Breivik trial: Survivors’ relief over prison sentence

Anders Behring Breivik arriving at the court in Oslo
Image caption Breivik has always insisted he is sane

Relatives of Anders Behring Breivik's victims and survivors of his attacks reacted with relief as an Oslo court found him to be sane and sentenced him to at least 21 years in prison.

Breivik had earlier said he would not appeal against a sanity verdict, and many here had wanted to see this long trial end.

"I feel happiness because he is a man who all the time knew what he has done," said Unni Espeland Marcussen, who lost her 16-year-old daughter Andrine at Utoeya. She was one of the very last people Breivik killed.

Yet Mrs Marcussen said she did not think 21 years in prison was enough for the man who killed her daughter.

"I think he should get 21 years for each he murdered. But I also know when the time is coming when he maybe should get his freedom, they have to find out if he is dangerous for society still, and if he is he won't come out."

One of those Breivik tried but failed to kill on Utoeya was Tore Sinding Bekkedal. He managed to hide in a storeroom while Breivik killed 69 of his fellow Labour youth members.

He too was happy the court found Breivik to be sane - something Mr Bekkedal had believed himself while watching the trial from inside the courtroom.

"He's not suffering from psychiatric insanity, he's suffering from political insanity. And I'm worried it's contagious", said Mr Bekkedal after the verdict had been passed.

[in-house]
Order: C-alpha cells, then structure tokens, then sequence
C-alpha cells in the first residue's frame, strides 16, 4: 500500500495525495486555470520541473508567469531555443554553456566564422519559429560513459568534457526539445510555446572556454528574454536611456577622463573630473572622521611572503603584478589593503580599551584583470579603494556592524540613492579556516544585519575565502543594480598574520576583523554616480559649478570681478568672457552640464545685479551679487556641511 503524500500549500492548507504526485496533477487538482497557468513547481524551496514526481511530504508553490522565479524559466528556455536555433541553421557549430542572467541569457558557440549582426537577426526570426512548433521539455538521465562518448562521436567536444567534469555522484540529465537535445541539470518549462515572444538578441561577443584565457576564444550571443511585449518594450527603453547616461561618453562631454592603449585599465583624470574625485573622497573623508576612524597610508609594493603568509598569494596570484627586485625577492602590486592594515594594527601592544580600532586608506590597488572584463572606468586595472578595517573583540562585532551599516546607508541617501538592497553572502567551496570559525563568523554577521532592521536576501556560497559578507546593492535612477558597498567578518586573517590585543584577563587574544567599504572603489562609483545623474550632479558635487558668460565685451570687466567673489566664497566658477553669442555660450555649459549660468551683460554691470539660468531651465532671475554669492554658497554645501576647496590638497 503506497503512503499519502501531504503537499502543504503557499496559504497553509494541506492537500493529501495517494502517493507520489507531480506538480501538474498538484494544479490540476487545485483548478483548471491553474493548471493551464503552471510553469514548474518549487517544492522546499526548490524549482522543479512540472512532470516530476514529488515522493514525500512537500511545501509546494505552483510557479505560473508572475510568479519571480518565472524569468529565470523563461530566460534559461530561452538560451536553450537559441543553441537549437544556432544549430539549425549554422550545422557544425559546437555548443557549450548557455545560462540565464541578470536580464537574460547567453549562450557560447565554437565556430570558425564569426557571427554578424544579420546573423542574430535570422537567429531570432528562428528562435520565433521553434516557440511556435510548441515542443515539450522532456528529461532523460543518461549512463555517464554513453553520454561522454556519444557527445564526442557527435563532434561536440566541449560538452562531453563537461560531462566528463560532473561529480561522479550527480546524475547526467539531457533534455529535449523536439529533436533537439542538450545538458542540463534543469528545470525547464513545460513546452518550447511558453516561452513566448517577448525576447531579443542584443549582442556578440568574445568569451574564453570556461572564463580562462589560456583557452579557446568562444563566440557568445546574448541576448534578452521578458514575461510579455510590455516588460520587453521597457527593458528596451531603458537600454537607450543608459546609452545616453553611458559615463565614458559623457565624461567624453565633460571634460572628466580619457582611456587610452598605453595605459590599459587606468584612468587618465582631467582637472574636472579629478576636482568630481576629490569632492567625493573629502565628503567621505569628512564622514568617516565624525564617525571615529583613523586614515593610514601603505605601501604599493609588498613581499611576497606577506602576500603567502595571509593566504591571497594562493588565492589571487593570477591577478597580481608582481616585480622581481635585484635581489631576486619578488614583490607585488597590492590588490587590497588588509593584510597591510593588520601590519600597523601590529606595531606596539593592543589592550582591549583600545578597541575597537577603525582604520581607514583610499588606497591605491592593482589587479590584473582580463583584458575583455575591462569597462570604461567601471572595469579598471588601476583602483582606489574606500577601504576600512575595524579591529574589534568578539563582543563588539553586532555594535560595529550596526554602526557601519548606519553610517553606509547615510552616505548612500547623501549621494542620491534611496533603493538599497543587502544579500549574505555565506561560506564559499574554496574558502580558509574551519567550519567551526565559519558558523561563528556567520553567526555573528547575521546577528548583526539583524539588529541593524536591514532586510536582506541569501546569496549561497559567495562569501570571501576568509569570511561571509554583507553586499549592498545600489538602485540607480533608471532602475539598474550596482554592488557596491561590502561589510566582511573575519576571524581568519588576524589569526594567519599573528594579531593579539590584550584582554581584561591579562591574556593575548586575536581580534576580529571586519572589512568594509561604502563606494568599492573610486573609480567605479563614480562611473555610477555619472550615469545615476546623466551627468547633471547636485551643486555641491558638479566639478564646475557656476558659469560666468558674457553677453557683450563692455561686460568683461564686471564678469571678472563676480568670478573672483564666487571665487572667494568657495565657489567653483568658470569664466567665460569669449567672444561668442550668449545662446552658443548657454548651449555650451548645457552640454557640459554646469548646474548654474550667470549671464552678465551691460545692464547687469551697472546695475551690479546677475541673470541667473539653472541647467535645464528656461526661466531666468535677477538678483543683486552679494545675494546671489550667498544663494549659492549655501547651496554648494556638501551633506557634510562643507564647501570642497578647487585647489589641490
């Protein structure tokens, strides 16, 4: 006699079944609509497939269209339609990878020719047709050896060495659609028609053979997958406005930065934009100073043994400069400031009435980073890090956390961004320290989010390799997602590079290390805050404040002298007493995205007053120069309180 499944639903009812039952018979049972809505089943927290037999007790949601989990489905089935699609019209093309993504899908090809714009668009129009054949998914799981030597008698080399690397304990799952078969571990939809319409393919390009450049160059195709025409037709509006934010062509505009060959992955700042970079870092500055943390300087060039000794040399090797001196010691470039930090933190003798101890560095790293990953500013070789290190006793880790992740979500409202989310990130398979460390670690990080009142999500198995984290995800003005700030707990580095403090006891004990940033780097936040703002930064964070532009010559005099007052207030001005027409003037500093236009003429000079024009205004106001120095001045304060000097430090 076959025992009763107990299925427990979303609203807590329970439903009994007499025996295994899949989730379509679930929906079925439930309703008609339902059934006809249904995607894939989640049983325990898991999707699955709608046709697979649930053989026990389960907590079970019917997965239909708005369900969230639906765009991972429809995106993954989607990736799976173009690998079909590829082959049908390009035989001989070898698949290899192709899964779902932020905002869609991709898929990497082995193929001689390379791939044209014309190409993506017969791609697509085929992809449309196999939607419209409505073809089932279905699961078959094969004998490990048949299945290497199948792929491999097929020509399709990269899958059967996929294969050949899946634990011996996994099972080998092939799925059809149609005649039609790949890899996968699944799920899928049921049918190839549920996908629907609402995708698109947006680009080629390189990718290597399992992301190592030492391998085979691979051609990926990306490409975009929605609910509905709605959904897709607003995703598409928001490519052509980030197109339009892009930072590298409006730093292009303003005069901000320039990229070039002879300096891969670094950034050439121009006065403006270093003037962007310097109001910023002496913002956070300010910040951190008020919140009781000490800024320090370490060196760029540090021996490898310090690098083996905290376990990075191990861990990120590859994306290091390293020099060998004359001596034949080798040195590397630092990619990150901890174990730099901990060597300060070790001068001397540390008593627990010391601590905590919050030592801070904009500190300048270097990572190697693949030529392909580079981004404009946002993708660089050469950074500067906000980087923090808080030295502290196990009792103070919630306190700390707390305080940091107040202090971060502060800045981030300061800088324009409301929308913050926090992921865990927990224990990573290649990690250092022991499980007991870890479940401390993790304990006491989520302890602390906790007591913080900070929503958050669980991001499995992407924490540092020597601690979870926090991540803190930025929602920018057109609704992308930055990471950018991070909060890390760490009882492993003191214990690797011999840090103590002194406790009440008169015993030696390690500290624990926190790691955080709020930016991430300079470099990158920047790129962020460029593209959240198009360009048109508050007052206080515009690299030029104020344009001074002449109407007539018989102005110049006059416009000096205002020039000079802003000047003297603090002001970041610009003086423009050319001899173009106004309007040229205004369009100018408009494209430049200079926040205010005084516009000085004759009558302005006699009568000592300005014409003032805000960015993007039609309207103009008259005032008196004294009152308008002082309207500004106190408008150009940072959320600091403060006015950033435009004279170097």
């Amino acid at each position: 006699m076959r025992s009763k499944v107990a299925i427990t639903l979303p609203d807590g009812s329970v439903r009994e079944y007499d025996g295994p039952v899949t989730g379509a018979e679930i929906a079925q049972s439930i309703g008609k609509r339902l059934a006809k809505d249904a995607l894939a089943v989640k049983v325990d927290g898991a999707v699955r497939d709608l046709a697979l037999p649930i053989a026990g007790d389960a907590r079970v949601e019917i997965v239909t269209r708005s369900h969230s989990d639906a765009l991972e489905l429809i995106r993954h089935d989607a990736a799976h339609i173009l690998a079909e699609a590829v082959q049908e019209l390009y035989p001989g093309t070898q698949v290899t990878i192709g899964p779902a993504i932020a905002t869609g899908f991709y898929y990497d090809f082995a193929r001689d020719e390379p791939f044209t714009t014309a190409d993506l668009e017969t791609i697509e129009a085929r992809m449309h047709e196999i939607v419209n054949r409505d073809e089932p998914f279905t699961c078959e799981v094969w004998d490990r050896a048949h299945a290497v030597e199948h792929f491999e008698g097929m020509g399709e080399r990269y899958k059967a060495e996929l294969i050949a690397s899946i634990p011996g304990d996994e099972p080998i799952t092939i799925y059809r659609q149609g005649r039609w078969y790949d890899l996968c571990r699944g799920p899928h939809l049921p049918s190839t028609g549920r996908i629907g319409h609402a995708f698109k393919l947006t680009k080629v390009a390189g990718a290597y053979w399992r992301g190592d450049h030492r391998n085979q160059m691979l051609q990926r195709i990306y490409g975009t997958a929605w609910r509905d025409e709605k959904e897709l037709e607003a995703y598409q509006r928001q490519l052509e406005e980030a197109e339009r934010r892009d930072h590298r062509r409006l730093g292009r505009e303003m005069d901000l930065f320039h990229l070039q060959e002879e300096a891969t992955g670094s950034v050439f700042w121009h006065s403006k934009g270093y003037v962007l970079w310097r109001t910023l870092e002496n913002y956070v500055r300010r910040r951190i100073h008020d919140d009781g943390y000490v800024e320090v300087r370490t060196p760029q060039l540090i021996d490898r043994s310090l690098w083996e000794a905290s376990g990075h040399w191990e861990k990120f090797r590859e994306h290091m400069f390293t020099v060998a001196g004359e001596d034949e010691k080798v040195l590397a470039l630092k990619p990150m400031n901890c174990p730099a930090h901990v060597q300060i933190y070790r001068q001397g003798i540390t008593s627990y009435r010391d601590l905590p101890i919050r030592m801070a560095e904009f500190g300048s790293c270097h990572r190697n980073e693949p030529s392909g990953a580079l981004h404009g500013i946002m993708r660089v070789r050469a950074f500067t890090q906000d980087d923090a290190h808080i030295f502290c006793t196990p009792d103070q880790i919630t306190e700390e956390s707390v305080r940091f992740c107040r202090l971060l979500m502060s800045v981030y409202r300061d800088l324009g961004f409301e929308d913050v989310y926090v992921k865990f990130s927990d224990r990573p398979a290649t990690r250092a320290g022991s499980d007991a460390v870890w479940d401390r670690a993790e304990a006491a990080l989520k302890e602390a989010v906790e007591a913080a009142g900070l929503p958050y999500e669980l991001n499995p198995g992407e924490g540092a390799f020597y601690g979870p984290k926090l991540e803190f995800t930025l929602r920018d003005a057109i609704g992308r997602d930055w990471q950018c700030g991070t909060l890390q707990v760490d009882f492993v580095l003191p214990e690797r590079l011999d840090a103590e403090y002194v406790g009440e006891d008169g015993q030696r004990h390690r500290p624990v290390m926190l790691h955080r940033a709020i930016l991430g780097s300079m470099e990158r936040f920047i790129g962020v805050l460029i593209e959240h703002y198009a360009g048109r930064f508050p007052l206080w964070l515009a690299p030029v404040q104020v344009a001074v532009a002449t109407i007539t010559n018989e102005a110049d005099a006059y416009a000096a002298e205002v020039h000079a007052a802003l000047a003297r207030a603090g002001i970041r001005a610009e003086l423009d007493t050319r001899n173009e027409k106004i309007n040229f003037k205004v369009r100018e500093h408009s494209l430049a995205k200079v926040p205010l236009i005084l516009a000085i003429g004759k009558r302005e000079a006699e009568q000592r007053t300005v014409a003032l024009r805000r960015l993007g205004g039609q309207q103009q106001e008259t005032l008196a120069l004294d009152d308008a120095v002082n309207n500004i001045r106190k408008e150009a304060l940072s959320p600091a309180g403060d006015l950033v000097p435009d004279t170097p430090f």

Conflicting conclusions

Many other survivors and relatives of the victims also welcomed the sanity verdict.

Mette Larsen, a legal representative for many of the bereaved, said said: "I think it was a correct decision, my clients are very relieved right now because they felt he was not insane. If he had been ruled insane, nobody would have understood."

Few, if any, defendants in a Norwegian criminal case have been subject to the same psychiatric scrutiny as Anders Breivik. Two teams of court-appointed psychiatrists came to conflicting conclusions about his sanity.

The court also heard from several senior psychiatrists, including some who had observed Breivik in prison. They all said they believed he was sane.

"This will imply a deeper debate concerning the premises and the methods for how forensic psychiatrists work," Pal Groendahl, a senior forensic psychologist who had followed the trial closely, told the BBC.

"We're in the middle of that debate and of course this reinforces such a debate due to the fact that two of Norway's most renowned court psychiatrists said that he was insane. Now the court says he's sane."

This is unusual. Whenever experts cast doubt on a defendant's sanity, Mr Groendahl says, the court often rules that he is insane as treatment is generally regarded as preferable to prison.

The trial of Anders Breivik might now be over and for many of the bereaved, this will be a chance to move on. They will have to live with their loss for the rest of their lives, but see Monday's verdict as a form of closure.

Unni Espeland Marcussen, mother of 16-year-old Utoeya victim Andrine, said it felt good to know her daughter's killer was now behind bars, perhaps forever.

"I will never get my daughter Andrine back, but I also think that the man who murdered her has to take responsibility, and that's good."